skade88 writes "Reuters is reporting that scientists now say the universe is 100 million years older than previously thought after they took a closer look at leftover radiation from the Big Bang. This puts the age of the Universe at 13.8 billion years. The new findings are the direct results from analyzing data provided by the European Space Agency's Planck spacecraft. The spacecraft is providing the most detailed look to date at the remnant microwave radiation that permeates the universe.
"It's as if we've gone from a standard television to a high-definition television. New and important details have become crystal clear," Paul Hertz, NASA's director of astrophysics, told reporters on a conference call."Link to Original Source
skade88 writes "From the JPL's Voyager's team blog: "The Voyager team is aware of reports today that NASA's Voyager 1 has left the solar system," said Edward Stone, Voyager project scientist based at the California Institute of Technology, Pasadena, Calif. "It is the consensus of the Voyager science team that Voyager 1 has not yet left the solar system or reached interstellar space. In December 2012, the Voyager science team reported that Voyager 1 is within a new region called 'the magnetic highway' where energetic particles changed dramatically. A change in the direction of the magnetic field is the last critical indicator of reaching interstellar space and that change of direction has not yet been observed."
To learn more about the current status of the Voyager mission, visit: http://www.jpl.nasa.gov/news/news.php?release=2012-381
The Voyager spacecraft were built and continue to be operated by NASA's Jet Propulsion Laboratory, in Pasadena, Calif. Caltech manages JPL for NASA. The Voyager missions are a part of NASA's Heliophysics System Observatory, sponsored by the Heliophysics Division of the Science Mission Directorate at NASA Headquarters in Washington."Link to Original Source
skade88 writes "So Jeff Bezos has been spending his time lately fishing up old parts of the Apollo 11 rockets. Neat stuff! I will let y'all read his words, I do not think I could be so elegant.
From his blog "What an incredible adventure. We are right now onboard the Seabed Worker headed back to Cape Canaveral after finishing three weeks at sea, working almost 3 miles below the surface. We found so much. We’ve seen an underwater wonderland – an incredible sculpture garden of twisted F-1 engines that tells the story of a fiery and violent end, one that serves testament to the Apollo program. We photographed many beautiful objects in situ and have now recovered many prime pieces. Each piece we bring on deck conjures for me the thousands of engineers who worked together back then to do what for all time had been thought surely impossible.""Link to Original Source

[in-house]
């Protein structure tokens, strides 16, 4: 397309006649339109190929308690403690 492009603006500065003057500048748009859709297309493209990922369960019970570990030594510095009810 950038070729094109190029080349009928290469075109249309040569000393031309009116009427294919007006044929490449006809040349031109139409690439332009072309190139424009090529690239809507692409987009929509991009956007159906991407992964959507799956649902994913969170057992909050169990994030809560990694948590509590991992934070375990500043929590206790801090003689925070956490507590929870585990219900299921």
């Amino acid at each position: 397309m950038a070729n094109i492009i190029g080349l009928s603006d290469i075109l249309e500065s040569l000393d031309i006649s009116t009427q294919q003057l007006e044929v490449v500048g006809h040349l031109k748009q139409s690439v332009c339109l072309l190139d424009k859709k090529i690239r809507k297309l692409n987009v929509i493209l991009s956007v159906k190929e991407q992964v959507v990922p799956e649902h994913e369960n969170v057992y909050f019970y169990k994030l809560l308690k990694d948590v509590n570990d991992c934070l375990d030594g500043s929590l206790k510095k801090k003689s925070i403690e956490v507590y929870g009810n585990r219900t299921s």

skade88 writes "The Voyager-1 spacecraft was launched from Earth on 5 September 1977 and it has been traveling away from the Sun ever since then. Over the years we have seen articles claiming that the Voyager probe has left the heliosphere, but on 25 August, 2012 NASA did detect a huge radiation drop from behind (From the Sun) and a huge increase of Cosmic Rays bombarding the space craft. So this may be the real deal! The events on 25 August, 2012 are consistent with what scientists expect when Voyager finds the heliopause. Some scientists are a little gun shy and would like a longer period of data before they officially say the exit is final.
"It's outside the normal heliosphere, I would say that," Prof Webber said in a release from the American Geophysical Union, publishers of GRL.
"We're in a new region. And everything we're measuring is different and exciting."
We are living in exciting times, this is the first man made object to ever leave the solar system.So stay glued to the skies to see what exciting things science will bring us next!"Link to Original Source
skade88 writes "USA Today is running a story saying the UK public is cool with creating babies from 3 different people after Britain's Human Fertilization and Embryology Authority began a public discussion of the topic at the government's request last year. The technology will be used to cure children of disorders before the child is even born. Even better, Britain's fertility regulator did not find evidence to suggest the techniques were unsafe.
From the article: "There are two procedures to avoid passing on faulty mitochondria. The first involves using an egg from one woman with mitochondrial defects and the sperm of the father. Scientists then put that embryo into an emptied egg from a second woman with healthy mitochondria. The DNA from the second woman amounts to less than 1 percent of the embryo's genes.
In the second technique, scientists transfer nuclear DNA out of a day-old embryo with defective mitochondria. The DNA is implanted into another single-cell embryo with normal mitochondria. The nuclear DNA from the donor embryo is discarded, leaving the healthy mitochondria.""Link to Original Source
skade88 writes "If you are one of the lucky 125,000 people who live in Olathe, Kansas, the rest of us congratulate you on your new amazing $70.00/month, 1 GB Google fiber service. Google also announced they will be letting us know about further cities that will be wired up with Google Fiber service soon. This shows that Google Fiber is not just a sandbox they are going to keep in Kansas City, Google Fiber is a real business they will keep expanding. In other exciting news, the FCC wants to see at least one community in each state with 1 Gigabit home service by 2015."Link to Original Source
skade88 writes "Wired has a good article that covers the origins of the white dwarf super nova Johannes Kepler observed in 1604.
'Up until now, it was unclear what lead to the star's explosion. New Chandra data suggests that, at least in the case of Kepler’s remnant, the white dwarf grabbed material from its companion star. The disk-shaped structure seen near the center suggests that the supernova explosion hit a ring of gas and dust that would have formed, like water circling a drain, as the white dwarf sucked material away from its neighbor. In addition, magnesium is not an element formed in great abundances during Type 1a supernovas, suggesting it came from the companion star. Whether or not Kepler’s supernova is a typical case remains to be seen. '"Link to Original Source